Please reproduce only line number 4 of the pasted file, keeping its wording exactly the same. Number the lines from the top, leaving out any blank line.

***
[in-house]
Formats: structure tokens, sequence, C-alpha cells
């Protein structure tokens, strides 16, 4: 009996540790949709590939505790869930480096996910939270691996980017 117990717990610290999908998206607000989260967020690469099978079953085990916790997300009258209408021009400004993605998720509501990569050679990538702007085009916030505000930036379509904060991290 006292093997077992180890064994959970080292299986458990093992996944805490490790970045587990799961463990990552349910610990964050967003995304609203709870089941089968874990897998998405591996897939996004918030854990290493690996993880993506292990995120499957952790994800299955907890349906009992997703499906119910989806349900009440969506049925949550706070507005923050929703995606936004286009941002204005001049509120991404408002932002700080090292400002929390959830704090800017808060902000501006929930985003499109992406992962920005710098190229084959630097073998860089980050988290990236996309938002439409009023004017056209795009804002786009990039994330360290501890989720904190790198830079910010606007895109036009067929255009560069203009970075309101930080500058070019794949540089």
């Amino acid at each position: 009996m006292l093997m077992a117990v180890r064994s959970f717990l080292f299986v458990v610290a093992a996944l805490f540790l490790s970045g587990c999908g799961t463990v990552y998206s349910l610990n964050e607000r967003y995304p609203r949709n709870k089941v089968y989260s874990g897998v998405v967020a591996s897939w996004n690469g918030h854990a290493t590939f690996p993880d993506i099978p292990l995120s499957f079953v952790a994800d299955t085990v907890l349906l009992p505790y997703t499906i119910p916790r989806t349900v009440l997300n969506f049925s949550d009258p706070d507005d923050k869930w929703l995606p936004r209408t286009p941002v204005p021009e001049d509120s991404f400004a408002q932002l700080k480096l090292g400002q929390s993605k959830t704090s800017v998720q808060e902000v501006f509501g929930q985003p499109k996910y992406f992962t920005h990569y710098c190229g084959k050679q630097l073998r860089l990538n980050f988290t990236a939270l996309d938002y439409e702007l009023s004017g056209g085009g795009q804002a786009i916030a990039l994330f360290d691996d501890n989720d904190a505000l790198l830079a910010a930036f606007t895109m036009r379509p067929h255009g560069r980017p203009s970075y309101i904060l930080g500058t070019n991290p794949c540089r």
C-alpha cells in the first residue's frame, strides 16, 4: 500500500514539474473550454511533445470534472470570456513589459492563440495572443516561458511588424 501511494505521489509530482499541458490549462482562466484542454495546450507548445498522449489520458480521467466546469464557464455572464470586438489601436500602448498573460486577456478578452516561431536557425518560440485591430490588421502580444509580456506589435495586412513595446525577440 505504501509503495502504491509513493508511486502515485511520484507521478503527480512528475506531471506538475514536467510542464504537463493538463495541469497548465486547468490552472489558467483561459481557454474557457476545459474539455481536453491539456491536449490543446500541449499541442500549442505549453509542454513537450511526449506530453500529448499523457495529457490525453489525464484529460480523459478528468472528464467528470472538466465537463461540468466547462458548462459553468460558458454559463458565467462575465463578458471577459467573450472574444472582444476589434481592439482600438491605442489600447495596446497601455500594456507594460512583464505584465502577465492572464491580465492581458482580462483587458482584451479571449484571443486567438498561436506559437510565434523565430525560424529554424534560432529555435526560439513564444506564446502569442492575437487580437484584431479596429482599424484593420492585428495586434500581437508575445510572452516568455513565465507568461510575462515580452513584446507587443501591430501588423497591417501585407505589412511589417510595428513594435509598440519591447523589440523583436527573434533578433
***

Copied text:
């Amino acid at each position: 009996m006292l093997m077992a117990v180890r064994s959970f717990l080292f299986v458990v610290a093992a996944l805490f540790l490790s970045g587990c999908g799961t463990v990552y998206s349910l610990n964050e607000r967003y995304p609203r949709n709870k089941v089968y989260s874990g897998v998405v967020a591996s897939w996004n690469g918030h854990a290493t590939f690996p993880d993506i099978p292990l995120s499957f079953v952790a994800d299955t085990v907890l349906l009992p505790y997703t499906i119910p916790r989806t349900v009440l997300n969506f049925s949550d009258p706070d507005d923050k869930w929703l995606p936004r209408t286009p941002v204005p021009e001049d509120s991404f400004a408002q932002l700080k480096l090292g400002q929390s993605k959830t704090s800017v998720q808060e902000v501006f509501g929930q985003p499109k996910y992406f992962t920005h990569y710098c190229g084959k050679q630097l073998r860089l990538n980050f988290t990236a939270l996309d938002y439409e702007l009023s004017g056209g085009g795009q804002a786009i916030a990039l994330f360290d691996d501890n989720d904190a505000l790198l830079a910010a930036f606007t895109m036009r379509p067929h255009g560069r980017p203009s970075y309101i904060l930080g500058t070019n991290p794949c540089r």